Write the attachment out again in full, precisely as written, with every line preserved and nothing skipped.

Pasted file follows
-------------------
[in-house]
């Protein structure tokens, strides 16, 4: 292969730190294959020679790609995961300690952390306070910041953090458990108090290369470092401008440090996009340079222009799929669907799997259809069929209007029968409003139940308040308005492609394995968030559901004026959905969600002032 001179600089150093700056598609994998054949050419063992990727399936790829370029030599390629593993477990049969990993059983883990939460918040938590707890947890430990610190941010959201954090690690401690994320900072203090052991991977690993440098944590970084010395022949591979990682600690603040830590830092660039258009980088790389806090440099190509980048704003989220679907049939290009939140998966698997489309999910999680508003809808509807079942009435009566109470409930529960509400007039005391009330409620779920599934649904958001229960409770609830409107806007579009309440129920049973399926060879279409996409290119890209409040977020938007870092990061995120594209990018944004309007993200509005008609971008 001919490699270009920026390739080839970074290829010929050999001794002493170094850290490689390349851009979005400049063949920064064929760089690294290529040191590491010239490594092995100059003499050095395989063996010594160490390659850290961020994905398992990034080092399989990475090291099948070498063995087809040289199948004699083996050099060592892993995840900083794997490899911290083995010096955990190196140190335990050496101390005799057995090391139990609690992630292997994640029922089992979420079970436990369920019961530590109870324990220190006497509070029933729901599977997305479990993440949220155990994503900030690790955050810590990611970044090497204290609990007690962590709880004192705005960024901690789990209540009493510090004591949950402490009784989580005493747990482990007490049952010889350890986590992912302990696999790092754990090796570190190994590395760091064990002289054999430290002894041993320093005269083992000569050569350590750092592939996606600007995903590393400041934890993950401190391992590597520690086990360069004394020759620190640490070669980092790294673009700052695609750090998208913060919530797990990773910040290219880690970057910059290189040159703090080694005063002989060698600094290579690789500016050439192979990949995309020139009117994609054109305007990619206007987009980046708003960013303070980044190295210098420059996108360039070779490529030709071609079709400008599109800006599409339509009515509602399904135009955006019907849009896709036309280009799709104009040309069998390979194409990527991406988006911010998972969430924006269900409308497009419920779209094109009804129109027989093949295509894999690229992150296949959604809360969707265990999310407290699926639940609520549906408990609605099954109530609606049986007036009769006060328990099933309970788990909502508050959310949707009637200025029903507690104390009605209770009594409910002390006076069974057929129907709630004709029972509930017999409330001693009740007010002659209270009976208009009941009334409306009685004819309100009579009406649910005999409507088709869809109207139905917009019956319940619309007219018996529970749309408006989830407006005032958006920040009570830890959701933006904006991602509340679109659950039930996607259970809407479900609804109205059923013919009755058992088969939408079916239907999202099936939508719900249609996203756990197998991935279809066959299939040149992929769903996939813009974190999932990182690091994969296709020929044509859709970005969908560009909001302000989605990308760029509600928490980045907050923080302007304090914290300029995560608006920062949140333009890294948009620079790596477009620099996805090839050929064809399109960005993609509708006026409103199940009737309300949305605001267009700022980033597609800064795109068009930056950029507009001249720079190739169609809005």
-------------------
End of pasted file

[in-house]
């Protein structure tokens, strides 16, 4: 292969730190294959020679790609995961300690952390306070910041953090458990108090290369470092401008440090996009340079222009799929669907799997259809069929209007029968409003139940308040308005492609394995968030559901004026959905969600002032 001179600089150093700056598609994998054949050419063992990727399936790829370029030599390629593993477990049969990993059983883990939460918040938590707890947890430990610190941010959201954090690690401690994320900072203090052991991977690993440098944590970084010395022949591979990682600690603040830590830092660039258009980088790389806090440099190509980048704003989220679907049939290009939140998966698997489309999910999680508003809808509807079942009435009566109470409930529960509400007039005391009330409620779920599934649904958001229960409770609830409107806007579009309440129920049973399926060879279409996409290119890209409040977020938007870092990061995120594209990018944004309007993200509005008609971008 001919490699270009920026390739080839970074290829010929050999001794002493170094850290490689390349851009979005400049063949920064064929760089690294290529040191590491010239490594092995100059003499050095395989063996010594160490390659850290961020994905398992990034080092399989990475090291099948070498063995087809040289199948004699083996050099060592892993995840900083794997490899911290083995010096955990190196140190335990050496101390005799057995090391139990609690992630292997994640029922089992979420079970436990369920019961530590109870324990220190006497509070029933729901599977997305479990993440949220155990994503900030690790955050810590990611970044090497204290609990007690962590709880004192705005960024901690789990209540009493510090004591949950402490009784989580005493747990482990007490049952010889350890986590992912302990696999790092754990090796570190190994590395760091064990002289054999430290002894041993320093005269083992000569050569350590750092592939996606600007995903590393400041934890993950401190391992590597520690086990360069004394020759620190640490070669980092790294673009700052695609750090998208913060919530797990990773910040290219880690970057910059290189040159703090080694005063002989060698600094290579690789500016050439192979990949995309020139009117994609054109305007990619206007987009980046708003960013303070980044190295210098420059996108360039070779490529030709071609079709400008599109800006599409339509009515509602399904135009955006019907849009896709036309280009799709104009040309069998390979194409990527991406988006911010998972969430924006269900409308497009419920779209094109009804129109027989093949295509894999690229992150296949959604809360969707265990999310407290699926639940609520549906408990609605099954109530609606049986007036009769006060328990099933309970788990909502508050959310949707009637200025029903507690104390009605209770009594409910002390006076069974057929129907709630004709029972509930017999409330001693009740007010002659209270009976208009009941009334409306009685004819309100009579009406649910005999409507088709869809109207139905917009019956319940619309007219018996529970749309408006989830407006005032958006920040009570830890959701933006904006991602509340679109659950039930996607259970809407479900609804109205059923013919009755058992088969939408079916239907999202099936939508719900249609996203756990197998991935279809066959299939040149992929769903996939813009974190999932990182690091994969296709020929044509859709970005969908560009909001302000989605990308760029509600928490980045907050923080302007304090914290300029995560608006920062949140333009890294948009620079790596477009620099996805090839050929064809399109960005993609509708006026409103199940009737309300949305605001267009700022980033597609800064795109068009930056950029507009001249720079190739169609809005």